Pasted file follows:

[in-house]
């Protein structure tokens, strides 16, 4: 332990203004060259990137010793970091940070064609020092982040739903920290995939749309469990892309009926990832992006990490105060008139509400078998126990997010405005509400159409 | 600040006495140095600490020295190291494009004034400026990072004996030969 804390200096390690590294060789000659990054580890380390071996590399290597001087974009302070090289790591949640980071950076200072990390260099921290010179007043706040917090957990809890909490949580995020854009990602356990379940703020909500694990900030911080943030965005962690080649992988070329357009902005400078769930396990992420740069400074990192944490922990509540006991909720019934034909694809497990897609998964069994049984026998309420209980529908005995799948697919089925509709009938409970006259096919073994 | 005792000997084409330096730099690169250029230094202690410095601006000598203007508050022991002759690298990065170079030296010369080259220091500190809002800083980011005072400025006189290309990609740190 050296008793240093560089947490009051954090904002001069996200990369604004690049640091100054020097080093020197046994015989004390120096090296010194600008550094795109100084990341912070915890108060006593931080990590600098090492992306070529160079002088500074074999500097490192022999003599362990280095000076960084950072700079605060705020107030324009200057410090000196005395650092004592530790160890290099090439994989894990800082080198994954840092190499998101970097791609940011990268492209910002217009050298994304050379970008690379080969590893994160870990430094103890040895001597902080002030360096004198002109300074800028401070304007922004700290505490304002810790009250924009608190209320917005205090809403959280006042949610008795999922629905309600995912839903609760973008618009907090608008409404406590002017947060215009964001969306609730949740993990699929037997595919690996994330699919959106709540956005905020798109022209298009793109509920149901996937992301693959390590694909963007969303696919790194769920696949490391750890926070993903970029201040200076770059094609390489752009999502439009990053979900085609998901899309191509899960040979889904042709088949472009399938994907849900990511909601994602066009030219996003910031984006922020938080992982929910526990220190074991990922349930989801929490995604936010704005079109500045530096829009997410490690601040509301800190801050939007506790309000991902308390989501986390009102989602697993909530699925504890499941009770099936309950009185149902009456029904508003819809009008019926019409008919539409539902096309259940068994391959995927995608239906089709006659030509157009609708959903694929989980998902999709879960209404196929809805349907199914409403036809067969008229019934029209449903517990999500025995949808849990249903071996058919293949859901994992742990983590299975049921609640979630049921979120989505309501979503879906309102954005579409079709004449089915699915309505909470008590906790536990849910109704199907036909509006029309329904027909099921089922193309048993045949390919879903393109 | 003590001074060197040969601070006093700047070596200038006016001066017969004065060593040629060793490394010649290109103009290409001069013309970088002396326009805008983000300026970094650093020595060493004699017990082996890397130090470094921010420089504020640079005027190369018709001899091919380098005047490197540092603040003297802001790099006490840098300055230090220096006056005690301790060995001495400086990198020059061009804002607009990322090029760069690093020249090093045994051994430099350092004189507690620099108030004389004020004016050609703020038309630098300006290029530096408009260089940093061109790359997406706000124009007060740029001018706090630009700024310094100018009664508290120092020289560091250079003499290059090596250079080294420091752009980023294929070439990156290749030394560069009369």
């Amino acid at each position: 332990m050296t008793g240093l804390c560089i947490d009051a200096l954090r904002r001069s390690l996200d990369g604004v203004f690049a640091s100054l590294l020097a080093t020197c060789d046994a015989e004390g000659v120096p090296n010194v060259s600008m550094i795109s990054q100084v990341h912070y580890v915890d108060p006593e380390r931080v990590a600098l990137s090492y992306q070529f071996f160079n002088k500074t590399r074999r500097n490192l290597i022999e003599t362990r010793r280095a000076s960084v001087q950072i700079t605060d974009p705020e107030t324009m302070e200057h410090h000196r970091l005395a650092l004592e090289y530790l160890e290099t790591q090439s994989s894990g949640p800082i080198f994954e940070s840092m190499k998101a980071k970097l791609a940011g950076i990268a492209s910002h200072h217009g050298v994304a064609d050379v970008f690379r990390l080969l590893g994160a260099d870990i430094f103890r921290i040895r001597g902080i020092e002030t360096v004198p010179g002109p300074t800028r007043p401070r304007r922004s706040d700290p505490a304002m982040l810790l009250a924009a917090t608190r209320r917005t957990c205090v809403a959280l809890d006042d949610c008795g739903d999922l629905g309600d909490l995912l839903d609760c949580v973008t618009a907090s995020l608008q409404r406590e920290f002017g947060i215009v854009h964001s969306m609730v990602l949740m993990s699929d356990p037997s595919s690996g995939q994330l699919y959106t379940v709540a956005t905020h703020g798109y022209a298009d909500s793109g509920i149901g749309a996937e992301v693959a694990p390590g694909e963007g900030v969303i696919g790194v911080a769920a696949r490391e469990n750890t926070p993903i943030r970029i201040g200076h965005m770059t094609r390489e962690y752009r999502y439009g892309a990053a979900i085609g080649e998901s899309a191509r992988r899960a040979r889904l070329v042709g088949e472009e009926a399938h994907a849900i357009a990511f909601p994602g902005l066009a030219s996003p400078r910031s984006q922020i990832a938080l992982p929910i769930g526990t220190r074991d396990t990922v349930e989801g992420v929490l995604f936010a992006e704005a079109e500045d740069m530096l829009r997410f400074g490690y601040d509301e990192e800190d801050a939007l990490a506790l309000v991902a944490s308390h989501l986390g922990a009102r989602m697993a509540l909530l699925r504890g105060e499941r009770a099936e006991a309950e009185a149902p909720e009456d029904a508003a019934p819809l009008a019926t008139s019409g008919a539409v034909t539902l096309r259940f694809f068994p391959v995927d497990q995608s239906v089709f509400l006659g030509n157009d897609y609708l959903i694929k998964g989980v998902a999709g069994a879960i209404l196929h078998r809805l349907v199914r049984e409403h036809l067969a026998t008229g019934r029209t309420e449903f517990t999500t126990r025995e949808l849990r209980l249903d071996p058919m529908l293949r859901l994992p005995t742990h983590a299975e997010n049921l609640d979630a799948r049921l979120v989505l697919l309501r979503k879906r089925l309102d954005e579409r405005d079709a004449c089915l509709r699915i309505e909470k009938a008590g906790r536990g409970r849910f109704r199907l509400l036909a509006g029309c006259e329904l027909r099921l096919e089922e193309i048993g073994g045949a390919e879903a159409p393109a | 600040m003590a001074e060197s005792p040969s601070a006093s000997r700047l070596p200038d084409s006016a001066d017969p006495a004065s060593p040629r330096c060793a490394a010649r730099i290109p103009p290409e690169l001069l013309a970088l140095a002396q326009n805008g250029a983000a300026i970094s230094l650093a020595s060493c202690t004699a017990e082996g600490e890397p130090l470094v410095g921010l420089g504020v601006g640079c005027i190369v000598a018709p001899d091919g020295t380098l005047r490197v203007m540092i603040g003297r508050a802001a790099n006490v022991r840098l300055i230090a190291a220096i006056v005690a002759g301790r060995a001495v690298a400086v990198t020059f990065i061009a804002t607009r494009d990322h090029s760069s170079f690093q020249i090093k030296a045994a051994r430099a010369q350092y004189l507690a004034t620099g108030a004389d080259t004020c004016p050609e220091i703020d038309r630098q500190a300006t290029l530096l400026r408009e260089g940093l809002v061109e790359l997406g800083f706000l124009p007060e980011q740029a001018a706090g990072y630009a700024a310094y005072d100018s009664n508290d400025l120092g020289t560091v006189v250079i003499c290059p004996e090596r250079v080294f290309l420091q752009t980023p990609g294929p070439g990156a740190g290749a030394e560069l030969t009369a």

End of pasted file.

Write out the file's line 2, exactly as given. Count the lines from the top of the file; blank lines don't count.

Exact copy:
């Protein structure tokens, strides 16, 4: 332990203004060259990137010793970091940070064609020092982040739903920290995939749309469990892309009926990832992006990490105060008139509400078998126990997010405005509400159409 | 600040006495140095600490020295190291494009004034400026990072004996030969 804390200096390690590294060789000659990054580890380390071996590399290597001087974009302070090289790591949640980071950076200072990390260099921290010179007043706040917090957990809890909490949580995020854009990602356990379940703020909500694990900030911080943030965005962690080649992988070329357009902005400078769930396990992420740069400074990192944490922990509540006991909720019934034909694809497990897609998964069994049984026998309420209980529908005995799948697919089925509709009938409970006259096919073994 | 005792000997084409330096730099690169250029230094202690410095601006000598203007508050022991002759690298990065170079030296010369080259220091500190809002800083980011005072400025006189290309990609740190 050296008793240093560089947490009051954090904002001069996200990369604004690049640091100054020097080093020197046994015989004390120096090296010194600008550094795109100084990341912070915890108060006593931080990590600098090492992306070529160079002088500074074999500097490192022999003599362990280095000076960084950072700079605060705020107030324009200057410090000196005395650092004592530790160890290099090439994989894990800082080198994954840092190499998101970097791609940011990268492209910002217009050298994304050379970008690379080969590893994160870990430094103890040895001597902080002030360096004198002109300074800028401070304007922004700290505490304002810790009250924009608190209320917005205090809403959280006042949610008795999922629905309600995912839903609760973008618009907090608008409404406590002017947060215009964001969306609730949740993990699929037997595919690996994330699919959106709540956005905020798109022209298009793109509920149901996937992301693959390590694909963007969303696919790194769920696949490391750890926070993903970029201040200076770059094609390489752009999502439009990053979900085609998901899309191509899960040979889904042709088949472009399938994907849900990511909601994602066009030219996003910031984006922020938080992982929910526990220190074991990922349930989801929490995604936010704005079109500045530096829009997410490690601040509301800190801050939007506790309000991902308390989501986390009102989602697993909530699925504890499941009770099936309950009185149902009456029904508003819809009008019926019409008919539409539902096309259940068994391959995927995608239906089709006659030509157009609708959903694929989980998902999709879960209404196929809805349907199914409403036809067969008229019934029209449903517990999500025995949808849990249903071996058919293949859901994992742990983590299975049921609640979630049921979120989505309501979503879906309102954005579409079709004449089915699915309505909470008590906790536990849910109704199907036909509006029309329904027909099921089922193309048993045949390919879903393109 | 003590001074060197040969601070006093700047070596200038006016001066017969004065060593040629060793490394010649290109103009290409001069013309970088002396326009805008983000300026970094650093020595060493004699017990082996890397130090470094921010420089504020640079005027190369018709001899091919380098005047490197540092603040003297802001790099006490840098300055230090220096006056005690301790060995001495400086990198020059061009804002607009990322090029760069690093020249090093045994051994430099350092004189507690620099108030004389004020004016050609703020038309630098300006290029530096408009260089940093061109790359997406706000124009007060740029001018706090630009700024310094100018009664508290120092020289560091250079003499290059090596250079080294420091752009980023294929070439990156290749030394560069009369």